Wait Not; Want Not: Why this is the best time to innovate.

“IN THIS ECONOMY?” How many times have you heard that phrase in the past three years? Today’s turbulent business environment reminds me of a nervous airline pilot being told he has to circle for the fourth time. He knows he’s getting dangerously low on fuel and has to make a decision soon. He can’t keep circling. He has to land. But where, and when?

As large and small businesses tighten their belts, lay off staff, or find ways to work smarter and leaner, some are not only surviving but thriving because of it. They’re now ready to land. In other words, they’re ready to reach new customers and grow. For some, circling the landscape has proven worthwhile. They see things differently, and that’s a good thing. The ones who think they can circle indefinitely, however, will soon find themselves out of fuel and in real trouble.

Now is the time to get creative and take calculated risks that will help you succeed. But how?

  1. Seize the day. Take advantage of any restructuring changes you might have made. Let the remaining employees work on new and different projects. Let them help with problem solving. Consider everything that worked in the past, but give it an inexpensive new face and design to attract a new market.
  2. Sell yourself now. The first place businesses typically cut in down times is advertising. Bad move. Like the pilot shouting orders to the tower, you need to let people know you are in business and you mean business. While every one of your competitors is up there circling, who do you think people will notice if you’re the only plane coming in for a landing? All eyes will be on you – exactly the kind of advertising you need.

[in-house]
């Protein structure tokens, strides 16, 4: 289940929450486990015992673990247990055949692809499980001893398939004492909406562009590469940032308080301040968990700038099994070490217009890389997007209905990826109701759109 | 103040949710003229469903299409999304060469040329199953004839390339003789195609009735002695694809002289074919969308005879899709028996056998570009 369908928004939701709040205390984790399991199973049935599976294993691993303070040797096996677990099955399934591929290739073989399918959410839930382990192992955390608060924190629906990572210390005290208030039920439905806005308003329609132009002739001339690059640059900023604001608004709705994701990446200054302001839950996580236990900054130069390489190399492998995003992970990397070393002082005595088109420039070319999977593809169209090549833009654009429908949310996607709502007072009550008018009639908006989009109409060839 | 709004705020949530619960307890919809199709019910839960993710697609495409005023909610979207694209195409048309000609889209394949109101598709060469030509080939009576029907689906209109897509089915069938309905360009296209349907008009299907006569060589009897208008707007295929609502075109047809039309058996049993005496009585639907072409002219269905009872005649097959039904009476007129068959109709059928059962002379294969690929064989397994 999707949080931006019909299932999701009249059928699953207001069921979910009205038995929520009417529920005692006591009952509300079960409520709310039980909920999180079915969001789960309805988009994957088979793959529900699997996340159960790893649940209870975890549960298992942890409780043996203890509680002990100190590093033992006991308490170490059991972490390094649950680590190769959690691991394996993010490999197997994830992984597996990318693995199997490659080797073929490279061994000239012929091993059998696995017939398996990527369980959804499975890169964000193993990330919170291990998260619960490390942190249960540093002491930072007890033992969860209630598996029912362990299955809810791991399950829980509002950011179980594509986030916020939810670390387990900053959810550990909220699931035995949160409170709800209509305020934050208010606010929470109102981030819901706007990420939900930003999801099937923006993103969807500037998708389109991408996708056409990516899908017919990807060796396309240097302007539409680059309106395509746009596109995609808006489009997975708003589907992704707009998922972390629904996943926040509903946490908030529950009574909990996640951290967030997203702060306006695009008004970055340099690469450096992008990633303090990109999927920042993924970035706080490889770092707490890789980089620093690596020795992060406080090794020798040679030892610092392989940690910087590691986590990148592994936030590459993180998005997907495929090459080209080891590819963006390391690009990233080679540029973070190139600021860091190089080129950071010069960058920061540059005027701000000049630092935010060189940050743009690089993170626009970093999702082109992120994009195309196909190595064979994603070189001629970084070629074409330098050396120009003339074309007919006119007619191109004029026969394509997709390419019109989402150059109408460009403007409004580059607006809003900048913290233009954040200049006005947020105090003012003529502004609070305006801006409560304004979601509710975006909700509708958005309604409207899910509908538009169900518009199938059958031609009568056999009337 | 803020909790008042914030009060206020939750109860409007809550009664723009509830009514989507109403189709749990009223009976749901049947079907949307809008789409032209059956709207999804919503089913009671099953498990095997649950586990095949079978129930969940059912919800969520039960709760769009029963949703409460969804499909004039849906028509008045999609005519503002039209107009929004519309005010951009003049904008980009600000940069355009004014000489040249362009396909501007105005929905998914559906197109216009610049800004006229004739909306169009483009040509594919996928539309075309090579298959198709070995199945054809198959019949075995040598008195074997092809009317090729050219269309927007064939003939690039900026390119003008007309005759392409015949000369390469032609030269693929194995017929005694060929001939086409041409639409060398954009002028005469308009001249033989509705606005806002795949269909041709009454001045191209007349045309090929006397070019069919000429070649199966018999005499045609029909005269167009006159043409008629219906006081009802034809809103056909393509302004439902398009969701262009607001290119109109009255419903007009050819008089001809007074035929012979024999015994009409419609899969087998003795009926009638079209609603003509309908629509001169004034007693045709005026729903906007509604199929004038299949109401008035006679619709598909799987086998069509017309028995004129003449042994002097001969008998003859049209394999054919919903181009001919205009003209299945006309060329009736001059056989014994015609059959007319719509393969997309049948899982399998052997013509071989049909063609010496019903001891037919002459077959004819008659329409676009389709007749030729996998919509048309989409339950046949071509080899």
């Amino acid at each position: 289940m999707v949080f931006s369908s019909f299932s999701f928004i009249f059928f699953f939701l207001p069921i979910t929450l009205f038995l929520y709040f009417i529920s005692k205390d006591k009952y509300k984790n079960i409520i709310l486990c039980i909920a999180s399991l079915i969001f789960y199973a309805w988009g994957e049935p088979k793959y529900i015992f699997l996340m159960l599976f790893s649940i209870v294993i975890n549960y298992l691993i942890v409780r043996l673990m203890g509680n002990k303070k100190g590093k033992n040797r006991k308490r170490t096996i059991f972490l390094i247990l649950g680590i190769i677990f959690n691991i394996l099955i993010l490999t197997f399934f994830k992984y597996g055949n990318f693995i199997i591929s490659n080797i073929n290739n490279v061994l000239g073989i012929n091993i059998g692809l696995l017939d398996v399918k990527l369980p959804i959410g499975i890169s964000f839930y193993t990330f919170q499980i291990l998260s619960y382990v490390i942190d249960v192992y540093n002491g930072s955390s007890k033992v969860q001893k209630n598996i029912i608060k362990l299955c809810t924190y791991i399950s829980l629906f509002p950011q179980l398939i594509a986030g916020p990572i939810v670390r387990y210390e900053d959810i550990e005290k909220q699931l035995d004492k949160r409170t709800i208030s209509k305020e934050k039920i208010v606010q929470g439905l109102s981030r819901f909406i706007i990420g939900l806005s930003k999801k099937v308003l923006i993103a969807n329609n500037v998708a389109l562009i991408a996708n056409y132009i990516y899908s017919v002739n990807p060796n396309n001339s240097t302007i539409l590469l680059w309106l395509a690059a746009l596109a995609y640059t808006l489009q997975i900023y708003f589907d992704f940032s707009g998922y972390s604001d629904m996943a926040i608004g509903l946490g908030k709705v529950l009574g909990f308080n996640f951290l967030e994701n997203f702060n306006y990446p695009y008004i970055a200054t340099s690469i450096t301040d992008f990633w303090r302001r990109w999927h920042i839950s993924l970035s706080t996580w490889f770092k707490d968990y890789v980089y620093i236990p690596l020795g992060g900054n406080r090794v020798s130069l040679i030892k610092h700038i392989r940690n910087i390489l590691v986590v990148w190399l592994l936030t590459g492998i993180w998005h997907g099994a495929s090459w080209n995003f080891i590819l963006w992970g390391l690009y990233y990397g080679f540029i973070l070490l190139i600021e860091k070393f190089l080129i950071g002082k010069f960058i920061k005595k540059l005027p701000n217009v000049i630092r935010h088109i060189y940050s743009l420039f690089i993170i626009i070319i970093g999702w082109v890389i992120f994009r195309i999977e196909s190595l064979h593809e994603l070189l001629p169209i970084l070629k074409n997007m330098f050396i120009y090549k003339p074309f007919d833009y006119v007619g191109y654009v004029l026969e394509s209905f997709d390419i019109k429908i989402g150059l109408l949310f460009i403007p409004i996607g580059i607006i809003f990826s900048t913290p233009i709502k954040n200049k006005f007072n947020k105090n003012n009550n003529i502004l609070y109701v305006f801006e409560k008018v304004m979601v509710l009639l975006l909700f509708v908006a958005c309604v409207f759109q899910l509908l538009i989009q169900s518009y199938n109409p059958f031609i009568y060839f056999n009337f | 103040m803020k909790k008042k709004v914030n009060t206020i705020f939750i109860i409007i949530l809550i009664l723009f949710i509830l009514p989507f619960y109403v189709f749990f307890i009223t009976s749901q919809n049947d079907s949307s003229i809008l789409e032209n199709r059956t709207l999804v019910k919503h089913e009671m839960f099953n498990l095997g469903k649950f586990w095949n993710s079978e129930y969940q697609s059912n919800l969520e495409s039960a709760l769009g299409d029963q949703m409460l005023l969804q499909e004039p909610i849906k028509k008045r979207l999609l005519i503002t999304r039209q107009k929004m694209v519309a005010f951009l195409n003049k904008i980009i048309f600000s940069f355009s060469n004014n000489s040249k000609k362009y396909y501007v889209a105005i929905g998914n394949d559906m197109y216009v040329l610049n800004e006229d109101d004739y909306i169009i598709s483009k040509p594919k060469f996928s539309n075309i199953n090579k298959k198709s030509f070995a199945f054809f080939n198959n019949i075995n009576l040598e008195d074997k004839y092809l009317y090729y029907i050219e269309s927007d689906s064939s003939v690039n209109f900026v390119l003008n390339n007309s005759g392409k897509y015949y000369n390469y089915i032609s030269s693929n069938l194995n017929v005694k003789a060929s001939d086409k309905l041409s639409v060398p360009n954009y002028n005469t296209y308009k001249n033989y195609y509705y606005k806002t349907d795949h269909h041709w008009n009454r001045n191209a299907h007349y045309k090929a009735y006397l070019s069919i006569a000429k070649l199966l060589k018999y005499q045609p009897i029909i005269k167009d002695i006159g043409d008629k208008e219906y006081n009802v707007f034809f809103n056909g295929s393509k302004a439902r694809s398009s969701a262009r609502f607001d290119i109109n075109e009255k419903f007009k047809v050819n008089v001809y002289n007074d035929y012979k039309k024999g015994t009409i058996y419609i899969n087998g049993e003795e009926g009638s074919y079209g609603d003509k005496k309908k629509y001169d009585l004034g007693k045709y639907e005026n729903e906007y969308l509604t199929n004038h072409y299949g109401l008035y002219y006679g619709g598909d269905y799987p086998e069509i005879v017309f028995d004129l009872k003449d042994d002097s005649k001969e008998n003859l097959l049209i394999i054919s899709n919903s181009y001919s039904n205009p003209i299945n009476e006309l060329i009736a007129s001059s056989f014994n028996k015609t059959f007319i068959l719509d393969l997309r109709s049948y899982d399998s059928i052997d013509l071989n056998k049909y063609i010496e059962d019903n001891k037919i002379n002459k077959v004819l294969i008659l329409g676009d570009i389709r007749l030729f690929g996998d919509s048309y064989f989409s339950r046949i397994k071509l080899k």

3. Divide and conquer. Fewer staff means having tighter focus. You need to hone in on the runway. You need a concise and deliberate marketing strategy. Start by dividing your customer list into smaller sublists so you can zero in on specific needs they might have. This will allow you to better assess whether you’re meeting those needs. This helps you avoid wasting time, money and energy talking to the wrong people.

Don’t wait. Customers and prospects are being ignored by your competition. They’re waiting for someone to break out and take the lead. Be that leader. After all, landing a plane in rough weather is a lot easier than landing a plane with no fuel. Inaction is often the most costly action.

Written by: Daniel Gore

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